“Negro Speed King” Charlie Wiggins’ History was Nearly “Eraced”

This is part of an eight-story series about Black men and women who have impacted the U.S. auto industry.

Long forgotten, there’s likely only one reason Charlie Wiggins isn’t as familiar a name as Al Unser, A.J. Foyt or Mario Andretti: the color of his skin.

Charlie Wiggins was inducted into the Automotive Hall of Fame for his impact on racing.

The son of a coal miner, Charlie Wiggins was a force to be reckoned with during the early days of auto racing, but he was never quite able to reach the pinnacle of the sport because of the rules of his day. When he tried to tried to enter the 1920 Indianapolis 500 — which many thought he could win — he was turned down because he was black.

“He was a strong, passionate man who, until now, had been erased from automotive history,” said Ed Welburn, the auto industry’s first black head of design — for General Motors. Welburn is now working on a documentary about Wiggins’ life.

From shining shoes to fixing cars

Born on July 15, 1897, Charles Edwin Wiggins was forced to leave school at the age of 11. His mother died two years earlier and he needed to earn money to help support his father and two younger siblings. Limited in what he could do, Wiggins started shining shoes outside a car dealership near his home in Evansville, Indiana. Whenever business was slow, he’d stand by the open doors of the service department and watch.

Despite the fact that everyone at the dealership was white, Wiggins convinced the owner to bring him on as an apprentice mechanic. It helped that World War I was underway and the dealership struggled to find employees. Within a few years, Wiggins was promoted to lead technician.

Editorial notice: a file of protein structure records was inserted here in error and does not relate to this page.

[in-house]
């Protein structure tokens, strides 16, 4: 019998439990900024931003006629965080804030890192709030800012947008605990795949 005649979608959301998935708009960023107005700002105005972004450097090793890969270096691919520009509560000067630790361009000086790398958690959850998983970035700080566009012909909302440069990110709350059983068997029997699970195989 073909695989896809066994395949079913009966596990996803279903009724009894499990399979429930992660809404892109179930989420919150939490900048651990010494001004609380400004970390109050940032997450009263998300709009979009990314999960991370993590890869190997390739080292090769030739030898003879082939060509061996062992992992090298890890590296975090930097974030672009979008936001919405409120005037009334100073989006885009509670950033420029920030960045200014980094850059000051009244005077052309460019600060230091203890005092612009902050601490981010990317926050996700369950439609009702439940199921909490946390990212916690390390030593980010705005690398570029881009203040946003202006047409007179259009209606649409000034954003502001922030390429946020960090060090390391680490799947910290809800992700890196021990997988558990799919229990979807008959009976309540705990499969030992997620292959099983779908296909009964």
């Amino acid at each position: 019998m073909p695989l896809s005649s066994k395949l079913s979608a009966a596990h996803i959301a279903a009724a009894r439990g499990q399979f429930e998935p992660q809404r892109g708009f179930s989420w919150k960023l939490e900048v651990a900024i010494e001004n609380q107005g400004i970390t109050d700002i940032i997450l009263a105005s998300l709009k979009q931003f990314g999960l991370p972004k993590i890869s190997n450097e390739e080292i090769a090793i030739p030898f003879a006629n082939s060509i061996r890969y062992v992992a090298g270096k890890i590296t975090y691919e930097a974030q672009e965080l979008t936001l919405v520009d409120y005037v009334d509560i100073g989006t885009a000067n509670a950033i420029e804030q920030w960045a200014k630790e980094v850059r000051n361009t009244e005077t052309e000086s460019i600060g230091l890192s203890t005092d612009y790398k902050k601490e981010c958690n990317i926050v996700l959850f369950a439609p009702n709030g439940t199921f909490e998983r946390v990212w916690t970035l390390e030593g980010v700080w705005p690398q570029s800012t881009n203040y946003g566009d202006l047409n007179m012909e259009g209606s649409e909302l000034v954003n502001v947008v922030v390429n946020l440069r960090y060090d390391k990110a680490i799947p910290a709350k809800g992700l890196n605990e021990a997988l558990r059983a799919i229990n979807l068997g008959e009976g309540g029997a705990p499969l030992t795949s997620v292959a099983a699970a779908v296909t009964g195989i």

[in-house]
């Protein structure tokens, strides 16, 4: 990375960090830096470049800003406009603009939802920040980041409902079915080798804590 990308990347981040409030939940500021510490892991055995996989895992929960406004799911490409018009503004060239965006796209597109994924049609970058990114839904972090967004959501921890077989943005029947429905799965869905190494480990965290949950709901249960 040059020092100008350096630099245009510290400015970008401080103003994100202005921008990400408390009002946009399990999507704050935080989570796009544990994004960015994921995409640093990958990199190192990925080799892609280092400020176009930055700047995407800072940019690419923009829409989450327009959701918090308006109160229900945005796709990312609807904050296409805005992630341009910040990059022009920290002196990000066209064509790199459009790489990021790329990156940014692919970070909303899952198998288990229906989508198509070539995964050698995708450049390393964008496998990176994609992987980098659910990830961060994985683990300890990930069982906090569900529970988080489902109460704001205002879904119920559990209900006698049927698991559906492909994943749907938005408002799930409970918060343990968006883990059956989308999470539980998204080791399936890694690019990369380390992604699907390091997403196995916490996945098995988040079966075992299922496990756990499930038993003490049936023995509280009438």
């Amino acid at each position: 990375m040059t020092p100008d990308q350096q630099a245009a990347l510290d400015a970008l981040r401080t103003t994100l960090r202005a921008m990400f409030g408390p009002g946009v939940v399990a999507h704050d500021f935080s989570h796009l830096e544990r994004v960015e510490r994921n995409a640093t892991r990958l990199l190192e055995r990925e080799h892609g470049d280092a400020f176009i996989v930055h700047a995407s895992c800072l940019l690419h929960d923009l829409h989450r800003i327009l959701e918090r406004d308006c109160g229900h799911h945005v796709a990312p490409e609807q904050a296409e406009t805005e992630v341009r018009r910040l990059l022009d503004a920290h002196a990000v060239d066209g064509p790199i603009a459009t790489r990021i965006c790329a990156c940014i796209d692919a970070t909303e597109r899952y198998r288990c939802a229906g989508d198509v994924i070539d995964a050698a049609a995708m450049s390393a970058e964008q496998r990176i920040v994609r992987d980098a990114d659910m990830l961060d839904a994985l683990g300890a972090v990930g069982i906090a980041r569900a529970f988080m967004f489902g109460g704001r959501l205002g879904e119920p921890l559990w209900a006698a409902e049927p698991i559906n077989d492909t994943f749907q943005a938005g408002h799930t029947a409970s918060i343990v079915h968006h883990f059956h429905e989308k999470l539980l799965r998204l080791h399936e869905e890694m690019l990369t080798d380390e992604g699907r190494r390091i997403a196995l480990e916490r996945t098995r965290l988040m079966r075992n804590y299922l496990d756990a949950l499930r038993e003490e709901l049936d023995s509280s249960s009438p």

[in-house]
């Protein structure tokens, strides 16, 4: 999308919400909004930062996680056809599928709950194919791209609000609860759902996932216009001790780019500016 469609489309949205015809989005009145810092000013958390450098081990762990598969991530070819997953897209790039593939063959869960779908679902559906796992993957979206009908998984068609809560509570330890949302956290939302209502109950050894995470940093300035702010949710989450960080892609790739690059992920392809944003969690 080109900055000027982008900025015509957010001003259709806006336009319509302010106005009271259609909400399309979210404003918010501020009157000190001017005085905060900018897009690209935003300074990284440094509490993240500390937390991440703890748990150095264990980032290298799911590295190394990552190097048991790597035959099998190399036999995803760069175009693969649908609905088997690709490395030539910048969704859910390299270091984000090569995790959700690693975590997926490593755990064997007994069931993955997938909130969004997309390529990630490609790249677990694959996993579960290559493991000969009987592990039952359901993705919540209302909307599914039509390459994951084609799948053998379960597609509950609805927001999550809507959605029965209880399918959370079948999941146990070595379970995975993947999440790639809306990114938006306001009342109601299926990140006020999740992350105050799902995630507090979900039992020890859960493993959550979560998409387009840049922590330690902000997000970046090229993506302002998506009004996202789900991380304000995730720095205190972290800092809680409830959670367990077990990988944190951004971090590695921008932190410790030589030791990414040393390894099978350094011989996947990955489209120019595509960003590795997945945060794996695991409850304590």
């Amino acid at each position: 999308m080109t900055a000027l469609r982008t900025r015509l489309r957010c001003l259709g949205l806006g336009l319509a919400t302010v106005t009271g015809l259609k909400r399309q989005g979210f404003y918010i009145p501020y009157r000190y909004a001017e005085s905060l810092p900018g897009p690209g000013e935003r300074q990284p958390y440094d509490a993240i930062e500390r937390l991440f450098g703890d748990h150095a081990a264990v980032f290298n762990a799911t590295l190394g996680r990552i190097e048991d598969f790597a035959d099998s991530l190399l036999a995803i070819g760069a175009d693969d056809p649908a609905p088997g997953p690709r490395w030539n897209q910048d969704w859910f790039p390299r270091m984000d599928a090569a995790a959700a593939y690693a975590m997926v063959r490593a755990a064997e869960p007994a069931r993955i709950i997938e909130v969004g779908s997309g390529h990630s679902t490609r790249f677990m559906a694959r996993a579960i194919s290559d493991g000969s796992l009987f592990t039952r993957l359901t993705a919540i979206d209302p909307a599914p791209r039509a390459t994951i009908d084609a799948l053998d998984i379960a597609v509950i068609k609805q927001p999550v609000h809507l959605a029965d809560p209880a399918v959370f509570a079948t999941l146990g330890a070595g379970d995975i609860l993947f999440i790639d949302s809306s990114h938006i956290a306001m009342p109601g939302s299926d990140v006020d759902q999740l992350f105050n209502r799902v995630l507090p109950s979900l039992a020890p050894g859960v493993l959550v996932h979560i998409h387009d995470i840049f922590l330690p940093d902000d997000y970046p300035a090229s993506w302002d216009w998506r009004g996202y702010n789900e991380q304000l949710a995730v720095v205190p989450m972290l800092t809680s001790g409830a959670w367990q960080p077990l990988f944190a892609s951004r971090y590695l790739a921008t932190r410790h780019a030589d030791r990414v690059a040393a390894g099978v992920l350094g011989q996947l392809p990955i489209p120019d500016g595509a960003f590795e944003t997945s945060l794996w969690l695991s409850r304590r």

At the age of 25, Wiggins moved to the state capital, Indianapolis, eventually buying a repair shop in the black community. Fascinated by racing, he began building a car of his own, the Wiggins Special, using parts scavenged from junkyards.

Gold and Glory

In 1925, he entered it in the “Gold and Glory Sweepstakes,” a 100-mile race that was the flagship event of the Colored Speedway Association.

Chuck Wiggins race pic
Wiggins built his own car to compete in races, which he dominated.

“This auto race will be recognized throughout the length and breadth of the land as the single greatest sports event to be staged annually by coloured people,” wrote Frank Young, one of the most celebrated motorsports writers of the day.  

Motorsports writer Dale Drinnon put it into broader perspective, declaring the Sweepstakes the “moral equivalent” of the Indianapolis 500.

In his first time out, Wiggins quickly found himself running with the leaders until he was knocked out of the race by an engine failure. The following year, with a new engine of his own design under the hood, Wiggins won the Gold and Glory by two full laps. And he became the force to be reckoned with on the CSA circuit, winning seven of the series’ nine events that year. He was soon to become known as the “Negro Speed King.”

In the face of Jim Crow

The Colored Speedway Association was the motorsports equivalent of the Negro Baseball League and produced its own crop of racers who, in later decades might have dominated events like the Indy 500.

Wiggins was an outspoken critic of the Jim Crow policies that dominated the era’s motorsports programs. But that, in turn, put a target on his back. He was attacked “on a number of occasions” by the Ku Klux Klan, according to the Historic Racing Association, and had his garage damaged.